Irenosen Okojie is a writer and Arts Project Manager. Her writing has been published in the Observer and the Guardian. Her debut novel Butterfly Fish published by Jacaranda Books won a Betty Trask award. Her short story collection Speak Gigantular is out now. @IrenosenOkojie
Content warning: assault, self harm
When my friend Rosa told me a spy had been attempting to steal memories from her brain, we were sitting in a hospital waiting room, creating false lives for every interesting looking person that walked in. Rosa had struggled with severe depression since she was randomly, viciously attacked in public a few years before, beaten and left bleeding on the pavement. Her attacker, another woman, was never charged but Rosa was left to contend with the aftermath from that incident; panic attacks, the feeling of drowning intermittently, insomnia. Some days, she found herself shaking uncontrollably, scared to go out, to know other people. Understandably, other days she seethed with a blinding rage that left a metallic taste in her mouth, twisting her naturally bubbly personality into something she didn’t recognise. Following a bout of psychosis, other entities entered her life. She confessed that these figures chose to create accidents in her world, telling her you will collapse in the supermarket today, on your way to that job interview you really want, you will suddenly have a punctured lung, you will be unable to explain how it happened at the A&E reception desk. Outside your house, there’s a man sitting in a dark blue Ford Mondeo, he’s holding your passport and a blueprint to another life, after you collect them from him, call the police. Each time her body followed suit, caught in an all consuming terror that held her limbs hostage and made her hyper alert. These occurrences weren’t isolated, they continued. Days became bleak passages of time to get through.
Tormented for several months, she eventually visited a local shop, stared at the row of knives in the centre isle, positioned above frying pans guaranteed to produce the perfect omelette or pancake. She bought one with a small handle her hand would grip steadily. The voices kept talking, telling her it would be better for everybody if she just ended the misery. She remembered it being so hot that day in July her t shirt clung to her skin. She remembered the jangle of house keys in her pocket, the recorder at the bottom of her bag she’d taken to leaving voice diaries on to ease the pressure in her head, she remembered she’d run out of space. By the time she hit the high street the noise had become one clear instruction playing on loop. Her head felt ready to split open. The weight of living inside it had become unbearable. If she listened to the instruction, that dark, omnivorous throbbing would stop. She walked to the park, sat down in an isolated area and began to cut herself. It was only after she arrived home, after the wounds talked too that she started screaming in her kitchen.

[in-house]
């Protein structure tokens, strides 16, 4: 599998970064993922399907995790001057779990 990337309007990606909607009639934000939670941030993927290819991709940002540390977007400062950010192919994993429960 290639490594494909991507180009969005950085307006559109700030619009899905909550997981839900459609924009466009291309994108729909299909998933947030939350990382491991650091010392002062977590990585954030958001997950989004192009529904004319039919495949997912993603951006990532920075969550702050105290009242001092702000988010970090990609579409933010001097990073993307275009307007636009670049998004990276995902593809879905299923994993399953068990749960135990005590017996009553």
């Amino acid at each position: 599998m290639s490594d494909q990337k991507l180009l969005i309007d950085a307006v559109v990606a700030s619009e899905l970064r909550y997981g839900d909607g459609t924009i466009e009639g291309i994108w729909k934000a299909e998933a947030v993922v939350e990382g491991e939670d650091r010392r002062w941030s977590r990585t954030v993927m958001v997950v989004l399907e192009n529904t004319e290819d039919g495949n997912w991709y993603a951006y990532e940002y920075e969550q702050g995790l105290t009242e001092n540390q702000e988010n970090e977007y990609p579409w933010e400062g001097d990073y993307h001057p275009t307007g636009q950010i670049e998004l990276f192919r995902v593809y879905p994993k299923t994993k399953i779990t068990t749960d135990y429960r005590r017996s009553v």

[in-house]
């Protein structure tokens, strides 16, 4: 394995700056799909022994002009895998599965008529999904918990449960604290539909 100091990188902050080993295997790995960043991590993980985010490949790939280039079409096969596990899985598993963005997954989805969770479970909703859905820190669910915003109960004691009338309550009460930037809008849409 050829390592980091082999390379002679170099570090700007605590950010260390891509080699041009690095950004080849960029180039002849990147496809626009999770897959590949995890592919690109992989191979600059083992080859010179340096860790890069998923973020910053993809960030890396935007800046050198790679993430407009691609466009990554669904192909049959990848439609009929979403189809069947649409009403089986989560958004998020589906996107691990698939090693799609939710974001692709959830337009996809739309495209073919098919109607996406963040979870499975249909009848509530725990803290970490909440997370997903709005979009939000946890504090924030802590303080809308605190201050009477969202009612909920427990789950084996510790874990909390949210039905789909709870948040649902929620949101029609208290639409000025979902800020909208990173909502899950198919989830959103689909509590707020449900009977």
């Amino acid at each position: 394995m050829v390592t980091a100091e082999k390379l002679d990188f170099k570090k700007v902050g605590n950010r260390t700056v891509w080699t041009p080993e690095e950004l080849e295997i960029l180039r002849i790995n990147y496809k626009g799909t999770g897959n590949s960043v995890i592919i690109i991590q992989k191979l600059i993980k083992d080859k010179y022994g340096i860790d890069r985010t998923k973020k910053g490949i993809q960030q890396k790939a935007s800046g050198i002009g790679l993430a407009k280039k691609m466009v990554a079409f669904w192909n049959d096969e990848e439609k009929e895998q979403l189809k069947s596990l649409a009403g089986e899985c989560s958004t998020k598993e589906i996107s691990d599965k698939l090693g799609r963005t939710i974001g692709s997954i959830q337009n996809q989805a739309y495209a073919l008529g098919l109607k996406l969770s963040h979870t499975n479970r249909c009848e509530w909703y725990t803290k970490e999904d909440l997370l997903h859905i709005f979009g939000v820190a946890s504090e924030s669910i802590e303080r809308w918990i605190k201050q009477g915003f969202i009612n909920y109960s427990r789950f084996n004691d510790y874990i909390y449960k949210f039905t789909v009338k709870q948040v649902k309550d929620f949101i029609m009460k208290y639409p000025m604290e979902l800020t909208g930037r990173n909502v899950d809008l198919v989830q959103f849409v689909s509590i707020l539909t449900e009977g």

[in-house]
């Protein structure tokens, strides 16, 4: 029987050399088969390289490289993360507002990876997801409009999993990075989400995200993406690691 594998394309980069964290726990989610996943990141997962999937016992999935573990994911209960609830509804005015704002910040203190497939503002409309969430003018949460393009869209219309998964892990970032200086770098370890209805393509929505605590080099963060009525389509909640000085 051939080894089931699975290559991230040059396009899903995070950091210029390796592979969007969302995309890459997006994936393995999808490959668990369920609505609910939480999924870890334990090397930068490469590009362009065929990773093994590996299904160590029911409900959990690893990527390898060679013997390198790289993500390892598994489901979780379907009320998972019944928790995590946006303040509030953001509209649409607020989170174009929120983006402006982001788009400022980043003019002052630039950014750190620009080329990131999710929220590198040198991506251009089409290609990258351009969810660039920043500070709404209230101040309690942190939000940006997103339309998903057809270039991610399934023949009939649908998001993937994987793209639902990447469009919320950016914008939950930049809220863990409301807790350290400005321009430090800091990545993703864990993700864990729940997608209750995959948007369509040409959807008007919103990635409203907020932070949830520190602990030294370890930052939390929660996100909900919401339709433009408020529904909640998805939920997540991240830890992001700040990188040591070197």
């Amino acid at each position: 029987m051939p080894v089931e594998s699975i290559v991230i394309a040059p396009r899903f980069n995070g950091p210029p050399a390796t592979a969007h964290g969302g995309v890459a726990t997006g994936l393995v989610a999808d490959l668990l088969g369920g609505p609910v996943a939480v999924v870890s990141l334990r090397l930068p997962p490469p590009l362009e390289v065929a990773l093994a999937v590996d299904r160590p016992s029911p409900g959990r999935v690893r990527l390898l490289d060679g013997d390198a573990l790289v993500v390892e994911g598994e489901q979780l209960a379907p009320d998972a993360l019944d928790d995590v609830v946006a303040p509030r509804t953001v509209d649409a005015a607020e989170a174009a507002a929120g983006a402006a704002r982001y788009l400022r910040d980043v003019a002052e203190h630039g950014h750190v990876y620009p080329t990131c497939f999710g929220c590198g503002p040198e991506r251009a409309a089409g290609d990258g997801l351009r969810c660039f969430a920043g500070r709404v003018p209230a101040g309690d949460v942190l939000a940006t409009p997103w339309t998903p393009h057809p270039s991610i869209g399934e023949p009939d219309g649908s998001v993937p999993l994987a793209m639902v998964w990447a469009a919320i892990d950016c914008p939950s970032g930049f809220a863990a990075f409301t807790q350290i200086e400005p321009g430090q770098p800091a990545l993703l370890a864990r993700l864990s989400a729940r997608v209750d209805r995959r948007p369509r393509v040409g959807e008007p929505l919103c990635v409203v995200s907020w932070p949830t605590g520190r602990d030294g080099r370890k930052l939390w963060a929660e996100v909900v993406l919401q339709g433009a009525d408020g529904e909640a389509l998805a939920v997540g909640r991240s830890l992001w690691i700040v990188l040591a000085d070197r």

I was devastated when she shared this with me some time later. I couldn’t get over the fact that she’d kept it to herself for a long period for fear of appearing weak and incapable of functioning properly. I felt sad and frustrated. Despite how close we were, she hadn’t come to me early on. A feeling of helplessness lingered. I vowed to myself I’d do something to help. I wrote my novel Butterfly Fish partly to combat this feeling which centres on a woman struggling to maintain her grip on reality following a traumatic loss but also partly because we don’t talk about mental health issues in communities of colour enough. It is a silent, fangled thing amongst us. In Britain, African and Caribbean people are far more likely to be diagnosed with mental health problems than their white counterparts. They also face high levels of discrimination in the quality of treatment and care they receive, forced to deal with prejudice on two levels.
It can be difficult getting someone struggling to cope to seek professional help. They can become untrusting of others and increasingly remote. We need to have spaces we can talk about these issues in supportive environments. When a young woman becomes a danger to herself through no fault of her own, she needs to not feel ashamed. We have to remove the stigma from mental health and consider alternative therapies to help people on their way to recovery. People who support loved ones with mental health issues get left out of the equation. It is a thankless, seemingly unending situation. There should be places we can go to for help and groups we can join with people in similar positions. It’s encouraging to see organisations like Black Mental Health UK, The Black & Asian Therapist Network, Time to Change as well as Mind and the Samaritans.
A few weeks ago, I went to visit Rosa. After some time in hospital she was better, back home on a course of cognitive behavioural therapy which was helping. She beat me mercilessly at table football. It was amazing to see the light in her eyes again, that zest for life I’d always admired slowly coming back. She told me she still had her difficult days, still wrestled with anxiety. There are no neat resolutions, but she was slowly learning to manage more, to reach out when she needed to. She told me that the man in the dark, blue Ford Mondeo watching outside her house had disappeared, that he no longer held onto her passport. And this at least, was good news.